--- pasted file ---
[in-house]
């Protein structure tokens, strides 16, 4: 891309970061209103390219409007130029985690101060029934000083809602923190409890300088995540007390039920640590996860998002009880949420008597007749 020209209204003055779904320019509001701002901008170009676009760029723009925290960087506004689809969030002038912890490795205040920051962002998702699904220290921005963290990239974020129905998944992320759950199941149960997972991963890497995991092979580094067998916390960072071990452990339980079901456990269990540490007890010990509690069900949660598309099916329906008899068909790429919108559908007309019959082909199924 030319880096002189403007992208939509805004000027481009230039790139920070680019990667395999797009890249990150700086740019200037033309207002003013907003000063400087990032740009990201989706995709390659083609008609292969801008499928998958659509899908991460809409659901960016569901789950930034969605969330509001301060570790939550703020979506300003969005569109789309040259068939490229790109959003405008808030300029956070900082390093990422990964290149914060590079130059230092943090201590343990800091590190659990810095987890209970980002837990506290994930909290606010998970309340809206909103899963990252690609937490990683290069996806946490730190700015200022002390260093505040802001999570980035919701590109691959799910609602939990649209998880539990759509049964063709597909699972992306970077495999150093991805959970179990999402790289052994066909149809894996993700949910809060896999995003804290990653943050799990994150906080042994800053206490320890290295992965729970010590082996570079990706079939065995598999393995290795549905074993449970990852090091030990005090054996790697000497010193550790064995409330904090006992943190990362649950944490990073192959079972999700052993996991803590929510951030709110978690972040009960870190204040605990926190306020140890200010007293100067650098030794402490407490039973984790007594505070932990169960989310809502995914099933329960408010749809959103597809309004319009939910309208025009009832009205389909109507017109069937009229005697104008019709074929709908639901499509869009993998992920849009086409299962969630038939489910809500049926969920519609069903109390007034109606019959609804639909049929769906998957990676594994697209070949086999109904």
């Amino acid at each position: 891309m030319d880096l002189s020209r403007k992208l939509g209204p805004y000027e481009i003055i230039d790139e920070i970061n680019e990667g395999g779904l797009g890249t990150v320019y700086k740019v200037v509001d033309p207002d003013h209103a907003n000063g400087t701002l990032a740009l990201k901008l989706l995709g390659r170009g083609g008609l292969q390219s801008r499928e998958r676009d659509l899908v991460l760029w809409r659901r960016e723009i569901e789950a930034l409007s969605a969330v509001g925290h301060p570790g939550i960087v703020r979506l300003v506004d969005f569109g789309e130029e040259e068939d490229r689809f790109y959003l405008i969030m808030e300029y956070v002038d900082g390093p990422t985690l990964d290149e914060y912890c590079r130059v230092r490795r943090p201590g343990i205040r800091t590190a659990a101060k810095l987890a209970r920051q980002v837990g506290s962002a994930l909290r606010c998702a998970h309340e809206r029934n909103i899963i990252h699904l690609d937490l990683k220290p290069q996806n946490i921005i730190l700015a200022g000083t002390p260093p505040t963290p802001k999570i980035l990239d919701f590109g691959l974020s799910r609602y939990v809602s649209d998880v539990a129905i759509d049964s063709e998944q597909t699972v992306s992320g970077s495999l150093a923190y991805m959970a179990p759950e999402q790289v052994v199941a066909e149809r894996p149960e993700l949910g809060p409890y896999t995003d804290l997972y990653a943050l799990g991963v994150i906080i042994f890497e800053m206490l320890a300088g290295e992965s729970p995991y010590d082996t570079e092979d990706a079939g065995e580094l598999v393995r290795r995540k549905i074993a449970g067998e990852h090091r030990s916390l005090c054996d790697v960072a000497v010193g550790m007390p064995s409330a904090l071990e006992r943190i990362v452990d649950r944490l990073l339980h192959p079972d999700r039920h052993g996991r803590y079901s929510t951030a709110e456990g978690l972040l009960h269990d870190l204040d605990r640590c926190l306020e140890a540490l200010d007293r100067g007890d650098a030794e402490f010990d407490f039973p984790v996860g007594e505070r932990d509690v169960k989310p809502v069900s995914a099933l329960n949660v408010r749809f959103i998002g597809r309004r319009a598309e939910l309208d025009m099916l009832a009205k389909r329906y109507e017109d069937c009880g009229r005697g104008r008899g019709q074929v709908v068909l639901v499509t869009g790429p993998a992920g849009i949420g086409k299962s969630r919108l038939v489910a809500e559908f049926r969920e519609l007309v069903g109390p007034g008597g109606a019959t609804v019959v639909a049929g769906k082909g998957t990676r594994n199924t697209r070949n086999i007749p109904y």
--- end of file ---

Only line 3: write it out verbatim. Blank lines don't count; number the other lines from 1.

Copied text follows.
């Amino acid at each position: 891309m030319d880096l002189s020209r403007k992208l939509g209204p805004y000027e481009i003055i230039d790139e920070i970061n680019e990667g395999g779904l797009g890249t990150v320019y700086k740019v200037v509001d033309p207002d003013h209103a907003n000063g400087t701002l990032a740009l990201k901008l989706l995709g390659r170009g083609g008609l292969q390219s801008r499928e998958r676009d659509l899908v991460l760029w809409r659901r960016e723009i569901e789950a930034l409007s969605a969330v509001g925290h301060p570790g939550i960087v703020r979506l300003v506004d969005f569109g789309e130029e040259e068939d490229r689809f790109y959003l405008i969030m808030e300029y956070v002038d900082g390093p990422t985690l990964d290149e914060y912890c590079r130059v230092r490795r943090p201590g343990i205040r800091t590190a659990a101060k810095l987890a209970r920051q980002v837990g506290s962002a994930l909290r606010c998702a998970h309340e809206r029934n909103i899963i990252h699904l690609d937490l990683k220290p290069q996806n946490i921005i730190l700015a200022g000083t002390p260093p505040t963290p802001k999570i980035l990239d919701f590109g691959l974020s799910r609602y939990v809602s649209d998880v539990a129905i759509d049964s063709e998944q597909t699972v992306s992320g970077s495999l150093a923190y991805m959970a179990p759950e999402q790289v052994v199941a066909e149809r894996p149960e993700l949910g809060p409890y896999t995003d804290l997972y990653a943050l799990g991963v994150i906080i042994f890497e800053m206490l320890a300088g290295e992965s729970p995991y010590d082996t570079e092979d990706a079939g065995e580094l598999v393995r290795r995540k549905i074993a449970g067998e990852h090091r030990s916390l005090c054996d790697v960072a000497v010193g550790m007390p064995s409330a904090l071990e006992r943190i990362v452990d649950r944490l990073l339980h192959p079972d999700r039920h052993g996991r803590y079901s929510t951030a709110e456990g978690l972040l009960h269990d870190l204040d605990r640590c926190l306020e140890a540490l200010d007293r100067g007890d650098a030794e402490f010990d407490f039973p984790v996860g007594e505070r932990d509690v169960k989310p809502v069900s995914a099933l329960n949660v408010r749809f959103i998002g597809r309004r319009a598309e939910l309208d025009m099916l009832a009205k389909r329906y109507e017109d069937c009880g009229r005697g104008r008899g019709q074929v709908v068909l639901v499509t869009g790429p993998a992920g849009i949420g086409k299962s969630r919108l038939v489910a809500e559908f049926r969920e519609l007309v069903g109390p007034g008597g109606a019959t609804v019959v639909a049929g769906k082909g998957t990676r594994n199924t697209r070949n086999i007749p109904y």